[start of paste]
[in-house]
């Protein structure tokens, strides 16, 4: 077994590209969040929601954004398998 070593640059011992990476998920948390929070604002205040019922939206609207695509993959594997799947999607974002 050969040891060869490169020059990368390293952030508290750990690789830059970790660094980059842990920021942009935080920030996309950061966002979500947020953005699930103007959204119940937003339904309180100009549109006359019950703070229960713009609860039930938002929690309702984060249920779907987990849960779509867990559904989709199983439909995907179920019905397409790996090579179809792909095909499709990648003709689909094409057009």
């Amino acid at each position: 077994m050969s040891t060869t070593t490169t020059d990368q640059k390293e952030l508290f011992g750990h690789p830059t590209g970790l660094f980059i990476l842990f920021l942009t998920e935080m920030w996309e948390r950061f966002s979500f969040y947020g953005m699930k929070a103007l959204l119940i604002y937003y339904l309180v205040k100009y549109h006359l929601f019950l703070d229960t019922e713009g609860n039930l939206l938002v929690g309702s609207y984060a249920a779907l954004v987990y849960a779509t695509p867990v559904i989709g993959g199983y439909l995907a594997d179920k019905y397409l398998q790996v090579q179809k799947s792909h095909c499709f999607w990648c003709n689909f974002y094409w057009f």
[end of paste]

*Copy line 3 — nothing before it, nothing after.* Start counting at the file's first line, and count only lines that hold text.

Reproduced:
């Amino acid at each position: 077994m050969s040891t060869t070593t490169t020059d990368q640059k390293e952030l508290f011992g750990h690789p830059t590209g970790l660094f980059i990476l842990f920021l942009t998920e935080m920030w996309e948390r950061f966002s979500f969040y947020g953005m699930k929070a103007l959204l119940i604002y937003y339904l309180v205040k100009y549109h006359l929601f019950l703070d229960t019922e713009g609860n039930l939206l938002v929690g309702s609207y984060a249920a779907l954004v987990y849960a779509t695509p867990v559904i989709g993959g199983y439909l995907a594997d179920k019905y397409l398998q790996v090579q179809k799947s792909h095909c499709f999607w990648c003709n689909f974002y094409w057009f």